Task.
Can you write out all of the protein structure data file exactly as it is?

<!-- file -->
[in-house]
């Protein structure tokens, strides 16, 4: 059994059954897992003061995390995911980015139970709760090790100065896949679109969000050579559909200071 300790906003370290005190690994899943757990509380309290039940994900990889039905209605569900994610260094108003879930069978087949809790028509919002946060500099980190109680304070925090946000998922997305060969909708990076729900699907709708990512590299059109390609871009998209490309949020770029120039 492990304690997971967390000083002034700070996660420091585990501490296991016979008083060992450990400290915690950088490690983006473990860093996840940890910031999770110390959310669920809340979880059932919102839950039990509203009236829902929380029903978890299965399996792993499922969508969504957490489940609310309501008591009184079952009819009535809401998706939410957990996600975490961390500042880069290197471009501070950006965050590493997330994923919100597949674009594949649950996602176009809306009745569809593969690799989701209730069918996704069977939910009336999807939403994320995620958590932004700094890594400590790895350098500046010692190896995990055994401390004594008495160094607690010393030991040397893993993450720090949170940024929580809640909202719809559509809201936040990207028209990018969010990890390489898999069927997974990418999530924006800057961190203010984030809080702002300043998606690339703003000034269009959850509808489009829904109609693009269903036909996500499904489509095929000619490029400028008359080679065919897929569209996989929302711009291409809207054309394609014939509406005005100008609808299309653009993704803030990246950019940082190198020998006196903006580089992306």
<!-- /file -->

[in-house]
């Protein structure tokens, strides 16, 4: 059994059954897992003061995390995911980015139970709760090790100065896949679109969000050579559909200071 300790906003370290005190690994899943757990509380309290039940994900990889039905209605569900994610260094108003879930069978087949809790028509919002946060500099980190109680304070925090946000998922997305060969909708990076729900699907709708990512590299059109390609871009998209490309949020770029120039 492990304690997971967390000083002034700070996660420091585990501490296991016979008083060992450990400290915690950088490690983006473990860093996840940890910031999770110390959310669920809340979880059932919102839950039990509203009236829902929380029903978890299965399996792993499922969508969504957490489940609310309501008591009184079952009819009535809401998706939410957990996600975490961390500042880069290197471009501070950006965050590493997330994923919100597949674009594949649950996602176009809306009745569809593969690799989701209730069918996704069977939910009336999807939403994320995620958590932004700094890594400590790895350098500046010692190896995990055994401390004594008495160094607690010393030991040397893993993450720090949170940024929580809640909202719809559509809201936040990207028209990018969010990890390489898999069927997974990418999530924006800057961190203010984030809080702002300043998606690339703003000034269009959850509808489009829904109609693009269903036909996500499904489509095929000619490029400028008359080679065919897929569209996989929302711009291409809207054309394609014939509406005005100008609808299309653009993704803030990246950019940082190198020998006196903006580089992306």